April 2014
Volume 55, Issue 13
ARVO Annual Meeting Abstract  |   April 2014
Adipose Derived Stem Cells (ADS) for Ocular Surface Regeneration.
Author Affiliations & Notes
  • Ricardo Pedro Casaroli-Marano
    Department of Surgery, University of Barcelona, Barcelona, Spain
    Transplant Services Foundation, Hospital Clínic de Barcelona, Barcelona, Spain
  • Eva M Martínez-Conesa
    Transplant Services Foundation, Hospital Clínic de Barcelona, Barcelona, Spain
  • Nuria Nieto-Nicolau
    Department of Cell Biology, University of Barcelona, Barcelona, Spain
  • Francisco Arnalich-Montiel
    Cell Engineering Lab, Hospital de La Paz (IdiPAZ), Madrid, Spain
  • Sherezade Fuentes-Julian
    Cell Engineering Lab, Hospital de La Paz (IdiPAZ), Madrid, Spain
  • Maria P De Miguel
    Cell Engineering Lab, Hospital de La Paz (IdiPAZ), Madrid, Spain
  • Footnotes
    Commercial Relationships Ricardo Casaroli-Marano, None; Eva Martínez-Conesa, None; Nuria Nieto-Nicolau, None; Francisco Arnalich-Montiel, None; Sherezade Fuentes-Julian, None; Maria De Miguel, None
  • Footnotes
    Support None
Investigative Ophthalmology & Visual Science April 2014, Vol.55, 5183. doi:
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      Ricardo Pedro Casaroli-Marano, Eva M Martínez-Conesa, Nuria Nieto-Nicolau, Francisco Arnalich-Montiel, Sherezade Fuentes-Julian, Maria P De Miguel; Adipose Derived Stem Cells (ADS) for Ocular Surface Regeneration.. Invest. Ophthalmol. Vis. Sci. 2014;55(13):5183.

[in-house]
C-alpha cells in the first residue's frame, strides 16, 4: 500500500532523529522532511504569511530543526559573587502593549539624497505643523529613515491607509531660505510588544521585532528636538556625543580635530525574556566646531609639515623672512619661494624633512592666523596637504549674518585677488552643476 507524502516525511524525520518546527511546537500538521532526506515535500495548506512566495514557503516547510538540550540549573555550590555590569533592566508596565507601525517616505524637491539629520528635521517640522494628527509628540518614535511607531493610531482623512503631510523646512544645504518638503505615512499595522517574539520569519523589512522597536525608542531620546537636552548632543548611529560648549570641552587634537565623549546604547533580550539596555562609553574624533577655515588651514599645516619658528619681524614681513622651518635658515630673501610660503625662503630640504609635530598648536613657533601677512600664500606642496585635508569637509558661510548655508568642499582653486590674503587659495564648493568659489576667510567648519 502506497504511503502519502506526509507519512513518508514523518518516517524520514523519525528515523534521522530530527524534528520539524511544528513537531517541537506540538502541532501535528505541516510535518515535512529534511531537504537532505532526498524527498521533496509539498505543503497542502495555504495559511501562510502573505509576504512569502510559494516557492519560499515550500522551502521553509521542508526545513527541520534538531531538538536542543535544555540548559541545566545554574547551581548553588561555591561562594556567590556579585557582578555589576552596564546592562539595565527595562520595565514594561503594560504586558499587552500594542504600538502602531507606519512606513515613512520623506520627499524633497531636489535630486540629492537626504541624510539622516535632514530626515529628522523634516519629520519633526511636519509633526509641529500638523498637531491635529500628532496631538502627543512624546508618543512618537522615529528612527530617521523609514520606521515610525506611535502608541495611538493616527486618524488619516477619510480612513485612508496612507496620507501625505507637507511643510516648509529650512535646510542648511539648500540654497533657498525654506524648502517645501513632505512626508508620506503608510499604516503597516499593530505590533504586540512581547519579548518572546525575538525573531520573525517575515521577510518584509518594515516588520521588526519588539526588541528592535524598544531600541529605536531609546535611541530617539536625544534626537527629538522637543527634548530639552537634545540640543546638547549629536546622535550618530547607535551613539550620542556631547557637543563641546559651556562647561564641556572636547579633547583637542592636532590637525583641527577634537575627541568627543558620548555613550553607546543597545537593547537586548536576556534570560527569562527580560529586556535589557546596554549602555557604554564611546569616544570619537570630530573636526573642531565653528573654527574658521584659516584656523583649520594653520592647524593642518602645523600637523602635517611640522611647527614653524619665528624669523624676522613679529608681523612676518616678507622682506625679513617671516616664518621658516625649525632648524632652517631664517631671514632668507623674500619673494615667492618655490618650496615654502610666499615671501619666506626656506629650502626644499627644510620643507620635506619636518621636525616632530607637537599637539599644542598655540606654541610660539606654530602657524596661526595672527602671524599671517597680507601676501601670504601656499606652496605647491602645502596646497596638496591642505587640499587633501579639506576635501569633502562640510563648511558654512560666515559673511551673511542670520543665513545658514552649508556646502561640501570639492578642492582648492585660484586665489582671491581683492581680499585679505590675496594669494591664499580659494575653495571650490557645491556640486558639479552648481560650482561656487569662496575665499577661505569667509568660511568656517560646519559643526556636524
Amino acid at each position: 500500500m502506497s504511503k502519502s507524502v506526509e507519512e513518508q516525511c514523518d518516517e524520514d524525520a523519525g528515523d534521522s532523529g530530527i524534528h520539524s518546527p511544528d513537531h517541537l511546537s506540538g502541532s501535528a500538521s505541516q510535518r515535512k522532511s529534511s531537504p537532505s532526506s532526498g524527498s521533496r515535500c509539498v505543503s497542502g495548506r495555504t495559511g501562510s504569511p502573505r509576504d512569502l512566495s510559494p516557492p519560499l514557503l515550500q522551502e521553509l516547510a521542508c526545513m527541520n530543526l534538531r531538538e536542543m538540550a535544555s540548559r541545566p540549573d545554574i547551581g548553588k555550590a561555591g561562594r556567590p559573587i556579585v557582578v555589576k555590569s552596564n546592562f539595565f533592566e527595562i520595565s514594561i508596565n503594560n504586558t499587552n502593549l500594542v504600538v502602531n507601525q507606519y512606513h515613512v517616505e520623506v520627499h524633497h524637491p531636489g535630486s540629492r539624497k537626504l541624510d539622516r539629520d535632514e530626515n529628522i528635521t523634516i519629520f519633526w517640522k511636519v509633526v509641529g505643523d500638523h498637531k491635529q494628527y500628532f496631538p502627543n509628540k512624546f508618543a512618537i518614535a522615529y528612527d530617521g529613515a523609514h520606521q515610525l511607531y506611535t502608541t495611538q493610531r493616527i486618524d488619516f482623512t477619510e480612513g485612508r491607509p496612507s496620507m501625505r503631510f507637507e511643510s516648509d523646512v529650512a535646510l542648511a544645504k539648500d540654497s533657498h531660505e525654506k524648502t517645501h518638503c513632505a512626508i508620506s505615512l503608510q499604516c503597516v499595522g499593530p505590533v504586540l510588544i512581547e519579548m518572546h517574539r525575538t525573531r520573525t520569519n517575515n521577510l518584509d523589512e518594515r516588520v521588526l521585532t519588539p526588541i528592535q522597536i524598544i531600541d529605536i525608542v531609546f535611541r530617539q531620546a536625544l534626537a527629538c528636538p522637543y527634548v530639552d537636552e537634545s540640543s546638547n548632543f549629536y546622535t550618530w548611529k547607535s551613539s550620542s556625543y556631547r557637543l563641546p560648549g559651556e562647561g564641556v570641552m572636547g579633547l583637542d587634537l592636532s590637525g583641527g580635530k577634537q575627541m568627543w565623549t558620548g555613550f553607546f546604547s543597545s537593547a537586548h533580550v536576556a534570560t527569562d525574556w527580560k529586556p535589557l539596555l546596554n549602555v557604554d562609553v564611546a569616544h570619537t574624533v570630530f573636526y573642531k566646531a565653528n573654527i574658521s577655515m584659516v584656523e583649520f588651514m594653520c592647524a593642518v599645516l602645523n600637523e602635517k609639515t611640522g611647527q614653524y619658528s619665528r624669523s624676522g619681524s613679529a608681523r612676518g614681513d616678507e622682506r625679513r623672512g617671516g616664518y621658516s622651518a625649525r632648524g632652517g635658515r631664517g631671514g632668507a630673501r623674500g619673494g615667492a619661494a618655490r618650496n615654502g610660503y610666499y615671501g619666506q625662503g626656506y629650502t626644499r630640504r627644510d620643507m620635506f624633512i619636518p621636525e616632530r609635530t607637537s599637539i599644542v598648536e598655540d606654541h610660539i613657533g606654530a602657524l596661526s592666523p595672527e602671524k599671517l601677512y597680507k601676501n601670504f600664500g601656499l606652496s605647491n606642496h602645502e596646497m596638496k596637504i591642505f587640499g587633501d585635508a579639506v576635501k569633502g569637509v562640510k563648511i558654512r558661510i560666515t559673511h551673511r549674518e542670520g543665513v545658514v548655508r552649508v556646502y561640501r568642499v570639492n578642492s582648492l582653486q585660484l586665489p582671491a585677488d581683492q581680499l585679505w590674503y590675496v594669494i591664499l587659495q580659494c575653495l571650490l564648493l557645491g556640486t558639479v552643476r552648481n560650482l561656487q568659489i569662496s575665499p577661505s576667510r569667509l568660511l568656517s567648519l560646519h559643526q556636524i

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      © ARVO (1962-2015); The Authors (2016-present)

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Purpose: The use of stem cells is promising for future cell-based therapies such as tissue regeneration and engineering. Mesenchymal stem cells (MSCs) derived from adult human adipose tissue (ADS) manifest multilineage differentiation capacity. However, their plasticity to differentiate into epithelial characteristics still remains little well-known. The corneal epithelium is maintained by limbal stem cells. Transplantation of autologous corneal stem cells it is not possible in several cases in which bilateral disease produces total corneal stem-cell deficiency. For this reason, the use of autologous ADS as a source of cells for the ocular surface reconstruction is being studied.

Methods: Pool of ADS cells from different healthy donors was generated. The plasticity, cellular and molecular characterization and ADS in vitro behavior to assumes epithelial-like characteristic were studied. Several limbic cell markers (p63, ABCG2, NGFr) and a set of epithelial markers (cytokeratins 3 and 12, integrins, EGFr and E-cadherin) have been analyzed by RT-PCR methods. After five days in cultures ADS cells were seeded onto human amniotic membrane and applied in a rat model of limbic deficiency. Histopathological and molecular analyses were carried-out between 21 and 28 days.

Results: ADS cells can assume epithelial-like phenotypes when cultured into CnT-30 or SHEM media after 5 days in culture. Expression of an epithelial marker set was more evident in SHEM between 3rd and 7th days in culture. Histopathological studies revealed restructuring of corneal surface, more evident with ADS cells cultured in SHEM. PCR experiments with sequencing methods demonstrated the presence of human CK12 in ADS cells and in corneas of murine in vivo model.

Conclusions: ADS cells could be a potential cell type for ocular surface regenerative medicine, and the epithelial regeneration and the expression of CK12 in murine model of limbic deficiency after 3 weeks may support this hypothesis.

Keywords: 687 regeneration • 480 cornea: basic science • 741 transplantation  

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